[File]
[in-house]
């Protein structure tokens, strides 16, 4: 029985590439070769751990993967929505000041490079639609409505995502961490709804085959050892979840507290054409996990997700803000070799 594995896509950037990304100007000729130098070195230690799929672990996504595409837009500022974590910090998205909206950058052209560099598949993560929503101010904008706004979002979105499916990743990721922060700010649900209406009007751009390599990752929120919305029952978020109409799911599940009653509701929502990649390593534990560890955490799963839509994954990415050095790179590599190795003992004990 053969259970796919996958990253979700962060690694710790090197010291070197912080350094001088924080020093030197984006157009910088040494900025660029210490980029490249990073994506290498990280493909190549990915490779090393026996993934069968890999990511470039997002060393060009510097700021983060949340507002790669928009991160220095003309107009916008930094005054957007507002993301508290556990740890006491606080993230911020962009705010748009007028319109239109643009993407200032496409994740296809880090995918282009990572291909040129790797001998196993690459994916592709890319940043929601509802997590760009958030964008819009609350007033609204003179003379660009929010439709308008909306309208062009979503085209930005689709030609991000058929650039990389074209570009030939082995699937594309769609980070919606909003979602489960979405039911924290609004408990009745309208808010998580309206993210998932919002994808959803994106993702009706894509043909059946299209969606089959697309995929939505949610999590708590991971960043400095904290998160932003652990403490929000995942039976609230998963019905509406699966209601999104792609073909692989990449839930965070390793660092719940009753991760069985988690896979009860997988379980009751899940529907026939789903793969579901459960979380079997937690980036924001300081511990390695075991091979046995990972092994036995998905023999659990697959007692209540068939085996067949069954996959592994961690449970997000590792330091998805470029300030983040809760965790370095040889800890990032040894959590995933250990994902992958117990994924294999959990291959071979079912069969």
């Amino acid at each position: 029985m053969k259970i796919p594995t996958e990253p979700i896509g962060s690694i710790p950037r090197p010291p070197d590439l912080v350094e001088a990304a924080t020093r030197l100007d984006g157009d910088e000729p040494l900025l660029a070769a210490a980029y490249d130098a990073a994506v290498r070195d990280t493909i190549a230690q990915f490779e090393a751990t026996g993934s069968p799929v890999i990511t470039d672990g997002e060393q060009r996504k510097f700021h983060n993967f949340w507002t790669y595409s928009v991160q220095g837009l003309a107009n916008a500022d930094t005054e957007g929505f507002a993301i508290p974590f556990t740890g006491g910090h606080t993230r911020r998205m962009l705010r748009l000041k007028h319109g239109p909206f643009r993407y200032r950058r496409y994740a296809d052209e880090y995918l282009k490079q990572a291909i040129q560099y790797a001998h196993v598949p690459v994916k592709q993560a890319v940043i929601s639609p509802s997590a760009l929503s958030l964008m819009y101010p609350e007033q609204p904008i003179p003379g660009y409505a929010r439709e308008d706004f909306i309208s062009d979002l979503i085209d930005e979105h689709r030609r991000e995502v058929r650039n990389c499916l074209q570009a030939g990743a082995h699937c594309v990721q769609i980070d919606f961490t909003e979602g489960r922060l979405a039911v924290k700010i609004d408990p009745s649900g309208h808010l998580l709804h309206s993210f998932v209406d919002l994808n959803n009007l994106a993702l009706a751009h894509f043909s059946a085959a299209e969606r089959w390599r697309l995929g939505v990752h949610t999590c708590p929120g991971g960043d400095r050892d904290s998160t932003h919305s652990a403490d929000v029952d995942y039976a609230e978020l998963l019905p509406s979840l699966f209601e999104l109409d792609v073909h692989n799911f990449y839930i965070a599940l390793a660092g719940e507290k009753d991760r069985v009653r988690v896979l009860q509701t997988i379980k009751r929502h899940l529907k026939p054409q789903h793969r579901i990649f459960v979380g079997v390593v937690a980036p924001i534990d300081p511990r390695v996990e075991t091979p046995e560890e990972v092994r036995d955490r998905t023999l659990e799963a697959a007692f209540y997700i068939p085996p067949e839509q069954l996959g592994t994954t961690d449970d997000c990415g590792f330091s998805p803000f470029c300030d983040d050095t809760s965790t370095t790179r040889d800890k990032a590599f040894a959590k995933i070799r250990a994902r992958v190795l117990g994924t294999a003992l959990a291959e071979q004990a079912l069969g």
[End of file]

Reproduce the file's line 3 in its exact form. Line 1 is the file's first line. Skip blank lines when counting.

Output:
């Amino acid at each position: 029985m053969k259970i796919p594995t996958e990253p979700i896509g962060s690694i710790p950037r090197p010291p070197d590439l912080v350094e001088a990304a924080t020093r030197l100007d984006g157009d910088e000729p040494l900025l660029a070769a210490a980029y490249d130098a990073a994506v290498r070195d990280t493909i190549a230690q990915f490779e090393a751990t026996g993934s069968p799929v890999i990511t470039d672990g997002e060393q060009r996504k510097f700021h983060n993967f949340w507002t790669y595409s928009v991160q220095g837009l003309a107009n916008a500022d930094t005054e957007g929505f507002a993301i508290p974590f556990t740890g006491g910090h606080t993230r911020r998205m962009l705010r748009l000041k007028h319109g239109p909206f643009r993407y200032r950058r496409y994740a296809d052209e880090y995918l282009k490079q990572a291909i040129q560099y790797a001998h196993v598949p690459v994916k592709q993560a890319v940043i929601s639609p509802s997590a760009l929503s958030l964008m819009y101010p609350e007033q609204p904008i003179p003379g660009y409505a929010r439709e308008d706004f909306i309208s062009d979002l979503i085209d930005e979105h689709r030609r991000e995502v058929r650039n990389c499916l074209q570009a030939g990743a082995h699937c594309v990721q769609i980070d919606f961490t909003e979602g489960r922060l979405a039911v924290k700010i609004d408990p009745s649900g309208h808010l998580l709804h309206s993210f998932v209406d919002l994808n959803n009007l994106a993702l009706a751009h894509f043909s059946a085959a299209e969606r089959w390599r697309l995929g939505v990752h949610t999590c708590p929120g991971g960043d400095r050892d904290s998160t932003h919305s652990a403490d929000v029952d995942y039976a609230e978020l998963l019905p509406s979840l699966f209601e999104l109409d792609v073909h692989n799911f990449y839930i965070a599940l390793a660092g719940e507290k009753d991760r069985v009653r988690v896979l009860q509701t997988i379980k009751r929502h899940l529907k026939p054409q789903h793969r579901i990649f459960v979380g079997v390593v937690a980036p924001i534990d300081p511990r390695v996990e075991t091979p046995e560890e990972v092994r036995d955490r998905t023999l659990e799963a697959a007692f209540y997700i068939p085996p067949e839509q069954l996959g592994t994954t961690d449970d997000c990415g590792f330091s998805p803000f470029c300030d983040d050095t809760s965790t370095t790179r040889d800890k990032a590599f040894a959590k995933i070799r250990a994902r992958v190795l117990g994924t294999a003992l959990a291959e071979q004990a079912l069969g």